The European elm flea weevil (EEFW) (Orchestes alni) [order Coleoptera: family Curculionidae] is a new foliage-eating beetle of elms in Ohio. The adults feed on leaves, producing circular, window-paned holes in the leaves. Larvae feed as leafminers. The primary significance of this new defoliator is the reduction in the aesthetic value of elms as landscape and streetscape trees. Management of the elm flea weevil, if desired, requires the use of either a foliar or systemic insecticide application.
Host Plants for European Elm Flea Weevil (EEFW)
EEFW utilizes a wide range of elms (Ulmus) that include American, Asian and European species and elm hybrids; however, its most favored hosts appear to be Siberian elm (U. pumila) and smoothleaf elm (U. carpinifolia). Many of the new elm hybrids that include Siberian elm as one of the parent species, such as Homestead elm are also a favored host (Condra et al. 2010, Miller 2014). American elm species can support the life cycle of EEFW, but appear to be less desirable especially when Siberian elm is available. Surprisingly, the true Chinese elm (U. parvifolia), which tends to be resistant to other defoliators such as elm leaf beetle and Japanese beetle, is fed upon by adult EEFW and supports larval growth and development.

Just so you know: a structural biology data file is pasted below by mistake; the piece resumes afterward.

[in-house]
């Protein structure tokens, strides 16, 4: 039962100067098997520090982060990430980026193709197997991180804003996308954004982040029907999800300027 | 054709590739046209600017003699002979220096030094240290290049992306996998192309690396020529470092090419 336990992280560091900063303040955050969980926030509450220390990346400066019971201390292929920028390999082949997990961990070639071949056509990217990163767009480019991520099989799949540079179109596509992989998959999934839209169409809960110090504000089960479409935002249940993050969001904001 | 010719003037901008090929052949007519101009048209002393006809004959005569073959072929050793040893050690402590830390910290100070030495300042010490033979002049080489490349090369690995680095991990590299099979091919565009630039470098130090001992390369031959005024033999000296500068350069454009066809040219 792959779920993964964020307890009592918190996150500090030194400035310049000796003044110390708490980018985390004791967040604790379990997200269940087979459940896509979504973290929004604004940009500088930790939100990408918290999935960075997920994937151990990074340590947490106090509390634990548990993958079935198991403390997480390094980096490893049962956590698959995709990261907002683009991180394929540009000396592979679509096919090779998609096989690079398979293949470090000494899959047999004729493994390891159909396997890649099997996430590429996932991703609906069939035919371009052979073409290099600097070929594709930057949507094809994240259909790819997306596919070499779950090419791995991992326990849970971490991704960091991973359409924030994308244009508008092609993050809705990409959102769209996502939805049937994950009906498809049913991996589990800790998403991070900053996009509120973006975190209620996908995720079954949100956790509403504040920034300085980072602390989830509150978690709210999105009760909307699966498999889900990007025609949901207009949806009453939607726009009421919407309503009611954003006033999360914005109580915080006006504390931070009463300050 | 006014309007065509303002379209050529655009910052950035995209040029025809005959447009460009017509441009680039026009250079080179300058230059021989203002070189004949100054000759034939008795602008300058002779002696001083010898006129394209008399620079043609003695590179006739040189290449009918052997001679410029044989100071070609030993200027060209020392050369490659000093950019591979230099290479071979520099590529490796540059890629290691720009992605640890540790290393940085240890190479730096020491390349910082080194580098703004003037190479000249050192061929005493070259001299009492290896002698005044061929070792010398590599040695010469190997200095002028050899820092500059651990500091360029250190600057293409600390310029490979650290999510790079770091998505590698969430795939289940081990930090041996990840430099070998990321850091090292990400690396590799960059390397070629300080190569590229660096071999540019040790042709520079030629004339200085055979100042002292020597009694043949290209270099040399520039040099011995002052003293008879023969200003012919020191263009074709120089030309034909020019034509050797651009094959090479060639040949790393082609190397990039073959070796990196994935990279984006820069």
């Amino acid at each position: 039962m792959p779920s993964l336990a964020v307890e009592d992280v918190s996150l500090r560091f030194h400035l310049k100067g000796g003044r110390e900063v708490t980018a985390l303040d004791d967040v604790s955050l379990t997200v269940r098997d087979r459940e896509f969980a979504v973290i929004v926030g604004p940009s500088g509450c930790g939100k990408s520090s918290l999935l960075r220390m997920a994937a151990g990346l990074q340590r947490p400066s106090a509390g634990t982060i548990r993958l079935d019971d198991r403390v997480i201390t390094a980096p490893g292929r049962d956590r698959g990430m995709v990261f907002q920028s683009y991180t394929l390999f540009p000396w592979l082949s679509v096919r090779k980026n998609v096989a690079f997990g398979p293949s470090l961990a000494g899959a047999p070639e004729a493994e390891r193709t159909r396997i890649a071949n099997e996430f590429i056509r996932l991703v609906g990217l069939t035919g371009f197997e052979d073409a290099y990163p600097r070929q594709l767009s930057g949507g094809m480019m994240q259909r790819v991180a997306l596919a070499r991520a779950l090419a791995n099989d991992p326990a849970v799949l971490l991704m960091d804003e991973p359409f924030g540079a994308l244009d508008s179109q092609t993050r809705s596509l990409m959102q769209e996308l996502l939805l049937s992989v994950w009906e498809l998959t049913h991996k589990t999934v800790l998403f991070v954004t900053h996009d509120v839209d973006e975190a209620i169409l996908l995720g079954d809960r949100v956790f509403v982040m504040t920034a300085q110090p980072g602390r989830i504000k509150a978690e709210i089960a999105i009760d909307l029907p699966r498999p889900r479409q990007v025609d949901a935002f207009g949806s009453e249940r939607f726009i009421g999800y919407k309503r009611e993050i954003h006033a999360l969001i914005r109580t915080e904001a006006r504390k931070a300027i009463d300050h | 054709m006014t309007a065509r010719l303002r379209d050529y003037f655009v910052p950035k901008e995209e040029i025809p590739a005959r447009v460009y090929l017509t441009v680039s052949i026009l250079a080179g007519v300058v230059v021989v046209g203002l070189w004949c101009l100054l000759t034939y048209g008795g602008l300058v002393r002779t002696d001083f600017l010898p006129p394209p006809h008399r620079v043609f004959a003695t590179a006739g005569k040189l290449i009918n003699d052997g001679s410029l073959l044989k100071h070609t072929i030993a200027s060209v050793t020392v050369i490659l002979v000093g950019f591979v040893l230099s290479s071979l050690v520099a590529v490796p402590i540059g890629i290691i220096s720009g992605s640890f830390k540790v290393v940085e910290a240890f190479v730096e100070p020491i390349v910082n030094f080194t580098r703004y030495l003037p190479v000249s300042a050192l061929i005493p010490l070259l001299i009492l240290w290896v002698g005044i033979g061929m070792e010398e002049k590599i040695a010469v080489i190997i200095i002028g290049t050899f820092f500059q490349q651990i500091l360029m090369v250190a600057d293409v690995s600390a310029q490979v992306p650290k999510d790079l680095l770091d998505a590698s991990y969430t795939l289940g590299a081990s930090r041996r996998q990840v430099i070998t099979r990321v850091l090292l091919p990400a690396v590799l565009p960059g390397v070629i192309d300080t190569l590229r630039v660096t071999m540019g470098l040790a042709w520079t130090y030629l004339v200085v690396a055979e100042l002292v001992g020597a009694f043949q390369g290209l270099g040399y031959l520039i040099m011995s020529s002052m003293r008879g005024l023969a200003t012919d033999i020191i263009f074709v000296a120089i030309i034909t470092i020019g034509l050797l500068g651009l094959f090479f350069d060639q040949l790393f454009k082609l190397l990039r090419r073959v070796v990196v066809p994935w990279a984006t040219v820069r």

EEFW Plant Injury and Damage
Adult EEFWs feed on the leaves of its host trees producing irregularly shaped, incomplete holes through the leaves. The flea weevils typically feed from the undersides of the leaves chewing through the lower leaf surface, consuming the middle leaf tissues and leaving the upper leaf surface intact, resulting in a “window pane” effect. As the remaining leaf surface tissue dries, it may tear and fall out leaving a complete hole through the leaf.
Adult feeding occurs twice during the growing season. The first feeding occurs as the new foliage of the year begins to emerge from the buds and expand as seen in Figure 1.
The second and longer feeding occurs after the new adults emerge in early summer and continues through the growing season as seen in Figure 2. EEFW larvae are leafminers and following egg hatch, the EEFW larva create a snake-like mine toward the leaf margin.
When the larva reaches the leaf margin, the mine expands into a blotch mine as shown in Figure 2. The mines interfere with the normal expansion of the leaves causing distorted leaf shapes. The leaf tissues forming the mine will dry, tear and crumble producing a tattered appearance. The two feeding episodes plus the leaf mining cause extensive damage to the foliage, reducing the aesthetic appearance of the host tree.
|Figure 1. Early spring feeding by overwintered European Elm Flea Weevil adults. Photo by Curtis E. Young, Ohio State University Extension.||Figure 2. European Elm Flea Weevil adult feeding (holes and window paning) egg laying pits in mid-rib vein, and larval leafmining (snake-like mines and late blotch at leaf margin). Photo by Curtis E. Young, Ohio State University Extension.|